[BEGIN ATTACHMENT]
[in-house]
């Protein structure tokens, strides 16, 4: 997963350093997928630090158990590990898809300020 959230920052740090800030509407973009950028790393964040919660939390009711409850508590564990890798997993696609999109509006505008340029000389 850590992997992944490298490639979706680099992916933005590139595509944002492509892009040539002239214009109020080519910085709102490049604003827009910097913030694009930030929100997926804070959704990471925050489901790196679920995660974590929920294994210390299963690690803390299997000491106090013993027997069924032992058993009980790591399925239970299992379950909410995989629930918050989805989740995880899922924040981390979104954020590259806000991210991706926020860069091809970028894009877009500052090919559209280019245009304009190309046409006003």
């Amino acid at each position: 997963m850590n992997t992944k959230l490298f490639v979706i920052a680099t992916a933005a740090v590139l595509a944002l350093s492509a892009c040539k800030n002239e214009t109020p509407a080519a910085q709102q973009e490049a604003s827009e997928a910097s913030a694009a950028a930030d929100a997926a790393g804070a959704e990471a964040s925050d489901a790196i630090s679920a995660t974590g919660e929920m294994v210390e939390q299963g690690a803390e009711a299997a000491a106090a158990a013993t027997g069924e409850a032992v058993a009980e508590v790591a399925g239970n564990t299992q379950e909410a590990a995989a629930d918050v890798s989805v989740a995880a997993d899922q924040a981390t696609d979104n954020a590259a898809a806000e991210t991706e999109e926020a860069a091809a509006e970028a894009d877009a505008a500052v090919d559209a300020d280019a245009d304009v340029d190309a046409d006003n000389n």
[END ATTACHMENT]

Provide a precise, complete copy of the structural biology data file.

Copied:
[in-house]
């Protein structure tokens, strides 16, 4: 997963350093997928630090158990590990898809300020 959230920052740090800030509407973009950028790393964040919660939390009711409850508590564990890798997993696609999109509006505008340029000389 850590992997992944490298490639979706680099992916933005590139595509944002492509892009040539002239214009109020080519910085709102490049604003827009910097913030694009930030929100997926804070959704990471925050489901790196679920995660974590929920294994210390299963690690803390299997000491106090013993027997069924032992058993009980790591399925239970299992379950909410995989629930918050989805989740995880899922924040981390979104954020590259806000991210991706926020860069091809970028894009877009500052090919559209280019245009304009190309046409006003």
């Amino acid at each position: 997963m850590n992997t992944k959230l490298f490639v979706i920052a680099t992916a933005a740090v590139l595509a944002l350093s492509a892009c040539k800030n002239e214009t109020p509407a080519a910085q709102q973009e490049a604003s827009e997928a910097s913030a694009a950028a930030d929100a997926a790393g804070a959704e990471a964040s925050d489901a790196i630090s679920a995660t974590g919660e929920m294994v210390e939390q299963g690690a803390e009711a299997a000491a106090a158990a013993t027997g069924e409850a032992v058993a009980e508590v790591a399925g239970n564990t299992q379950e909410a590990a995989a629930d918050v890798s989805v989740a995880a997993d899922q924040a981390t696609d979104n954020a590259a898809a806000e991210t991706e999109e926020a860069a091809a509006e970028a894009d877009a505008a500052v090919d559209a300020d280019a245009d304009v340029d190309a046409d006003n000389n």